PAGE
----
This leads to the curious case of Scottish Labour. Once the dominant party in Scotland, it has been pushed to the margins and struggling to find its voice in this highly polarised debate. At its height Labour could claim to be ‘Scotland’s party’. It gained credit as the party of devolution in the years leading up to the establishment of the Scottish parliament and for some time thereafter though it was Labour’s reputation as the party of social justice that sealed its position. The SNP struggled to compete with it on both the Scottish and social justice agendas. Labour’s devolution policy distinguished it from the SNP and Tories. The 18 years of Tory rule moved the commitment from expediency to principled support. By the late 1990s, Labour’s anti-devolutionists had been pushed to the margins, though not so thoroughly as Tory devolutionists. But on assuming office in the new Edinburgh Parliament, Labour in partnership with the Liberal Democrats seemed uncertain as to what to do with this new institutional power. Labour’s devolution had its roots in opposition to perceived London misrule and might have had a clearer purpose had the Tories come to office in London earlier but struggled to find a clear policy agenda distinct from New Labour’s in London.
Wise heads inside the Labour Party were aware that the public can grow tired of the governing party and would look for an alternative at some point. From far back it had been clear that the SNP was the second preference for most Labour voters and if Labour stumbled it was likely to be to the SNP’s advantage. And so it proved. The transition from Labour to SNP proved easy for many voters in Holyrood elections, not least as it did not carry the threat of allowing the Tories to come to power.
Labour struggled to come to terms with being out of office. Worse came when the independence referendum forced Labour to take sides in the binary battle between the union and independence. Labour could have owned and been victorious had David Cameron not vetoed a third option on the ballot paper in 2014. The party of devolution found itself compelled to side with the Tories with whom they had little else in common than opposition to the SNP and independence. This was painful and awkward for a party that defined itself more in terms of left-right spectrum than the constitutional question.
Gordon Brown suggested that Scottish politics needed to be ‘reset’ and move on from the constitutional question. But politics cannot be returned to its previous settings like some wonky computer. We are where we are and instead of seeking a better yesterday need to give serious thought to an improved tomorrow. Along with a number of other Labour politicians Mr Brown has toyed with the idea of (quasi-)federalism and a UK constitutional convention. Such talk falls on deaf ears as we have been here or hereabouts before. Unless and until the idea moves beyond the expediency stage, it will gather little traction.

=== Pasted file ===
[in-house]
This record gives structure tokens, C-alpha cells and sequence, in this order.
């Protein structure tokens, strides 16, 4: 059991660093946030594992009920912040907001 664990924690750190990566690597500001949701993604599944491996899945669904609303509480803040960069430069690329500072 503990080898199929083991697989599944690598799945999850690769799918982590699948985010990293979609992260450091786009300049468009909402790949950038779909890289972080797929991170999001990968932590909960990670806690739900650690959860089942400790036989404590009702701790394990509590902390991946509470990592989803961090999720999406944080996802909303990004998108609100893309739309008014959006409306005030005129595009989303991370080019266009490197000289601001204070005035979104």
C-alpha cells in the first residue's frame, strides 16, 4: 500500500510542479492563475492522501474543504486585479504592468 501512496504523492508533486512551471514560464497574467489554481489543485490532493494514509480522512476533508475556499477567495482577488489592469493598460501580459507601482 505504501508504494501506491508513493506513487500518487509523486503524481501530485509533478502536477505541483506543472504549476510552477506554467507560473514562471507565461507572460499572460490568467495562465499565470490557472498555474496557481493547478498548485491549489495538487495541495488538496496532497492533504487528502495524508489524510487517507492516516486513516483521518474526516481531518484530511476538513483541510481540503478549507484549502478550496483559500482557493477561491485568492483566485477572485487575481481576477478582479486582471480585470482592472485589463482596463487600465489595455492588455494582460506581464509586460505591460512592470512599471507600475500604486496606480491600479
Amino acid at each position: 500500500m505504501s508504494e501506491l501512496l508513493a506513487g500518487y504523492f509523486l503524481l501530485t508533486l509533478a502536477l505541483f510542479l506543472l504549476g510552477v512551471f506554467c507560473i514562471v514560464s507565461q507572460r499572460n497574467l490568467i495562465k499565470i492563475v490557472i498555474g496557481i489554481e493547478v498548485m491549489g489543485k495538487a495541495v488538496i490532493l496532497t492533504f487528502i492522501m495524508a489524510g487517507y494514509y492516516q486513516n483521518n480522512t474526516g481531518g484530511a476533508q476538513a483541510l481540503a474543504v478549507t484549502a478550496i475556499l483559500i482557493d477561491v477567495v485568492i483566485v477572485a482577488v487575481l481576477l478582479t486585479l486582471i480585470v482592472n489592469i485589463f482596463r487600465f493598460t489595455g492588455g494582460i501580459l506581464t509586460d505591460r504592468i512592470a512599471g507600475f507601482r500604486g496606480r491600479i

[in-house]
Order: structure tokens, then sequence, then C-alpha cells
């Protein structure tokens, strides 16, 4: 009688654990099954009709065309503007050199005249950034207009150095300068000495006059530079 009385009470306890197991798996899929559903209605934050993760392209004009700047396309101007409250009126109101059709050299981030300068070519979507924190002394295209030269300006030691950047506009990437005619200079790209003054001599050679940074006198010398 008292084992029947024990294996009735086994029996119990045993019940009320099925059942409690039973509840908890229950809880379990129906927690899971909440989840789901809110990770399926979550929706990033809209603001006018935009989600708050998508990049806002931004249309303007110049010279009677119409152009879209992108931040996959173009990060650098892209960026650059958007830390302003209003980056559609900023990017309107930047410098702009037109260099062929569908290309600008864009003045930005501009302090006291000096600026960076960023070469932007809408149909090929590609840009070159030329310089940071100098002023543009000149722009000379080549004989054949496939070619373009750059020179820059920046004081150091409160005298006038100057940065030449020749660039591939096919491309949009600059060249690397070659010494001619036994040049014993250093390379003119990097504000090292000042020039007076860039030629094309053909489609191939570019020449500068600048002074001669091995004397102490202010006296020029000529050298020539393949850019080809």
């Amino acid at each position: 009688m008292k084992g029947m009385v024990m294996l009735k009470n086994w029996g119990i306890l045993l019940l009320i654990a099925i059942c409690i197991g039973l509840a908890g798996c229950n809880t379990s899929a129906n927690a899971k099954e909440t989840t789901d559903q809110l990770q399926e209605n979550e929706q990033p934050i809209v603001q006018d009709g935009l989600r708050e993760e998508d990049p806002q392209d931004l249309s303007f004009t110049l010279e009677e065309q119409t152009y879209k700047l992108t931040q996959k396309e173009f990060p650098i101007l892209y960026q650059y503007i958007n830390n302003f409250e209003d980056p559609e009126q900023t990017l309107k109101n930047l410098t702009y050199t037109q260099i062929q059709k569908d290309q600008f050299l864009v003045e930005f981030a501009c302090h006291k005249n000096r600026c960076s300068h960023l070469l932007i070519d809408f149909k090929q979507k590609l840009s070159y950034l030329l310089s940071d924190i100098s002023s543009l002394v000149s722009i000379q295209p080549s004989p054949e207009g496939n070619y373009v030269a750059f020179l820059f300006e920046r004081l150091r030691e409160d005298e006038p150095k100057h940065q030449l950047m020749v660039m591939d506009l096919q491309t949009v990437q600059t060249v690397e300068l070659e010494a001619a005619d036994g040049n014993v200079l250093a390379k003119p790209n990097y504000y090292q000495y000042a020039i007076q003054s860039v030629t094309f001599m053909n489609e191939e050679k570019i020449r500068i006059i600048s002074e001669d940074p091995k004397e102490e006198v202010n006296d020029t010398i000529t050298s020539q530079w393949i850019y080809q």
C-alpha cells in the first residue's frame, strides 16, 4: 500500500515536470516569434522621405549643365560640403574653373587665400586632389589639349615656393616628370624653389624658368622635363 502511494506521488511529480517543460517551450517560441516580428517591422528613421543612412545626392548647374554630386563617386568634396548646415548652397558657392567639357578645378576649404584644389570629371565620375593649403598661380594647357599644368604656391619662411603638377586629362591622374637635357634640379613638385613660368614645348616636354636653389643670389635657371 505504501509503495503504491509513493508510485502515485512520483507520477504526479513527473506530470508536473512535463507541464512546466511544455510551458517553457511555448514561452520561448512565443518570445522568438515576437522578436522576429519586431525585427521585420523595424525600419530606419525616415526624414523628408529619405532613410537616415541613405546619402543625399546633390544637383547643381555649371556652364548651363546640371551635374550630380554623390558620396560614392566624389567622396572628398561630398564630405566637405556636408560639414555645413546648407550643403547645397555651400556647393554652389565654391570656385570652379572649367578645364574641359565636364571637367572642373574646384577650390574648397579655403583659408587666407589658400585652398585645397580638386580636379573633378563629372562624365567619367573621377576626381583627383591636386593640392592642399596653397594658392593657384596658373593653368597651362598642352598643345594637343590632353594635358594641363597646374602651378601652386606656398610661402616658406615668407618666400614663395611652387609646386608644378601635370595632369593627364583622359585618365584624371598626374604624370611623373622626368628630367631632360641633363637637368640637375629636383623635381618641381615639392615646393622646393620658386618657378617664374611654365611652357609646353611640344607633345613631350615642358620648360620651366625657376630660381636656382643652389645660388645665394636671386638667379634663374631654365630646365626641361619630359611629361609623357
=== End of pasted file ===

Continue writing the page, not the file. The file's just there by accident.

The Liberal Democrats might have been expected to fill this gaping hole in Scottish politics. There was a day when Liberals insisted they were neither unionists nor nationalists but federalists but the party cannot afford to upset Tory unionists whose votes they depend on to hold seats.
There is an array of possibilities between the poles of union and independence. Mrs Thatcher’s famous claim that ‘There is no alternative’ has become the watchword for Tories in reaction to demands for independence. There are many alternatives. What is lacking is a party willing to become the champion of a position that is worked up and can become part of a richer debate. Working up a proposal must go beyond the casual reference in a speech to quasi-federalism but will need to address some significant and challenging questions, not least how such a change fits within the existing UK constitution. Like the Bourbons, the Conservatives have learned nothing, and forgotten nothing. But Labour are in danger of the same. Time is running out for a reasonably well developed alternative option that might be included in a future referendum. Not only would this enrich a stale debate but would allow Labour to escape the potentially lethal embrace of working with the Tories again.
Further reading: Case for a new Act of Union, Stephen Daisley, Spectator, August 12; Devolution, federalism and the UK constitution, Andrew Blick, Federal Trust, June 2018; Malcolm Harvey, Is there a federal solution?, 50 shades of federalism; Iain Macwhirter, Sturgeon has corned market in public trust, Herald, May 2020; Severin Carrell, Davidson as Holyrood leader, Guardian, August 11; George Parker, Johnson blocks plan to invite Sturgeon to UK Cabinet, FT, August 11; Ailean Beaton, Curtice: Scots Tories need Labour revival, Holyrood Mag, August 13